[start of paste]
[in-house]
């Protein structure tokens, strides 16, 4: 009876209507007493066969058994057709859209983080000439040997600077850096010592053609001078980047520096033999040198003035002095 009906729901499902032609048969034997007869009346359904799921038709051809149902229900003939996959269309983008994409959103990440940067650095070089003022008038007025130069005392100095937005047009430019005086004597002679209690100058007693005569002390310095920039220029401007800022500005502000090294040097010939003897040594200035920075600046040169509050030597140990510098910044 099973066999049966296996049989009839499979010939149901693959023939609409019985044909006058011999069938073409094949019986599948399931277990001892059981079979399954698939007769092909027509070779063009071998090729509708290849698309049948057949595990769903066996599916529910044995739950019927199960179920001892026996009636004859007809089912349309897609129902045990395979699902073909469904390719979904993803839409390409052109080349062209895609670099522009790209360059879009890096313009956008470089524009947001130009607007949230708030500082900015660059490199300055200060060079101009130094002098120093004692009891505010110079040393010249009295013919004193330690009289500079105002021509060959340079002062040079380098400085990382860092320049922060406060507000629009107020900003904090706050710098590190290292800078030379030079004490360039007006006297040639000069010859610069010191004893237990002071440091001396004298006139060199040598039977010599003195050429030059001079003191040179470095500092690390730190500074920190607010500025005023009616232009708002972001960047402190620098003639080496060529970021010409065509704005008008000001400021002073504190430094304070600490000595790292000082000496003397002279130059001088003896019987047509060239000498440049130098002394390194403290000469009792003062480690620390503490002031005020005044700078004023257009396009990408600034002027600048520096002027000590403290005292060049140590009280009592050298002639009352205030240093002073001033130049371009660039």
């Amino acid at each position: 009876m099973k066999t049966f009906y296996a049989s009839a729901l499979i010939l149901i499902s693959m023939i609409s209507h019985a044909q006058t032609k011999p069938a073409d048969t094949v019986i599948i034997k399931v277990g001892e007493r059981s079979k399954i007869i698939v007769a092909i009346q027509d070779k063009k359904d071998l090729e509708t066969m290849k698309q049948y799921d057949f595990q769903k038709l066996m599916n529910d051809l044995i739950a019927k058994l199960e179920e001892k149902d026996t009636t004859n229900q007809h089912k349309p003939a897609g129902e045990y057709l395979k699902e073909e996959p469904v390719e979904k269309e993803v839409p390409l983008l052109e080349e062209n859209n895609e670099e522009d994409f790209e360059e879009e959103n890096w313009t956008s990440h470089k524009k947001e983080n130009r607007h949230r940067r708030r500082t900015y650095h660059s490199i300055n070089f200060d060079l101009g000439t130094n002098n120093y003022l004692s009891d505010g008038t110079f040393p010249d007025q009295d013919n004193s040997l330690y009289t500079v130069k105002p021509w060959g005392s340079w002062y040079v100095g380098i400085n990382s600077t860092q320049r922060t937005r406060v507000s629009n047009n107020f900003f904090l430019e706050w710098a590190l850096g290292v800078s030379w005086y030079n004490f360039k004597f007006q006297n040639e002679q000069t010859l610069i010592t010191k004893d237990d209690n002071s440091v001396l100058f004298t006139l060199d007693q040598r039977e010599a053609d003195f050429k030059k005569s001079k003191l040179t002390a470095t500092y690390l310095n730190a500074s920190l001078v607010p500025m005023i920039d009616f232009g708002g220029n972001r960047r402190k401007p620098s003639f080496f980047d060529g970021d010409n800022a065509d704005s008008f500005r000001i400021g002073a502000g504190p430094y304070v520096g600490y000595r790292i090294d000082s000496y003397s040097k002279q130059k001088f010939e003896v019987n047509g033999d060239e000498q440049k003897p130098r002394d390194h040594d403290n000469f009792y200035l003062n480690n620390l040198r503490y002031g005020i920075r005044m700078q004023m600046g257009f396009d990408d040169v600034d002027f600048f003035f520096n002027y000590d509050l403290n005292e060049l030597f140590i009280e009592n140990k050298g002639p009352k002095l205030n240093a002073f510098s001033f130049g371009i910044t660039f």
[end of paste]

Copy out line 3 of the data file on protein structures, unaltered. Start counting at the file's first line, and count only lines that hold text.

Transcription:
């Amino acid at each position: 009876m099973k066999t049966f009906y296996a049989s009839a729901l499979i010939l149901i499902s693959m023939i609409s209507h019985a044909q006058t032609k011999p069938a073409d048969t094949v019986i599948i034997k399931v277990g001892e007493r059981s079979k399954i007869i698939v007769a092909i009346q027509d070779k063009k359904d071998l090729e509708t066969m290849k698309q049948y799921d057949f595990q769903k038709l066996m599916n529910d051809l044995i739950a019927k058994l199960e179920e001892k149902d026996t009636t004859n229900q007809h089912k349309p003939a897609g129902e045990y057709l395979k699902e073909e996959p469904v390719e979904k269309e993803v839409p390409l983008l052109e080349e062209n859209n895609e670099e522009d994409f790209e360059e879009e959103n890096w313009t956008s990440h470089k524009k947001e983080n130009r607007h949230r940067r708030r500082t900015y650095h660059s490199i300055n070089f200060d060079l101009g000439t130094n002098n120093y003022l004692s009891d505010g008038t110079f040393p010249d007025q009295d013919n004193s040997l330690y009289t500079v130069k105002p021509w060959g005392s340079w002062y040079v100095g380098i400085n990382s600077t860092q320049r922060t937005r406060v507000s629009n047009n107020f900003f904090l430019e706050w710098a590190l850096g290292v800078s030379w005086y030079n004490f360039k004597f007006q006297n040639e002679q000069t010859l610069i010592t010191k004893d237990d209690n002071s440091v001396l100058f004298t006139l060199d007693q040598r039977e010599a053609d003195f050429k030059k005569s001079k003191l040179t002390a470095t500092y690390l310095n730190a500074s920190l001078v607010p500025m005023i920039d009616f232009g708002g220029n972001r960047r402190k401007p620098s003639f080496f980047d060529g970021d010409n800022a065509d704005s008008f500005r000001i400021g002073a502000g504190p430094y304070v520096g600490y000595r790292i090294d000082s000496y003397s040097k002279q130059k001088f010939e003896v019987n047509g033999d060239e000498q440049k003897p130098r002394d390194h040594d403290n000469f009792y200035l003062n480690n620390l040198r503490y002031g005020i920075r005044m700078q004023m600046g257009f396009d990408d040169v600034d002027f600048f003035f520096n002027y000590d509050l403290n005292e060049l030597f140590i009280e009592n140990k050298g002639p009352k002095l205030n240093a002073f510098s001033f130049g371009i910044t660039f």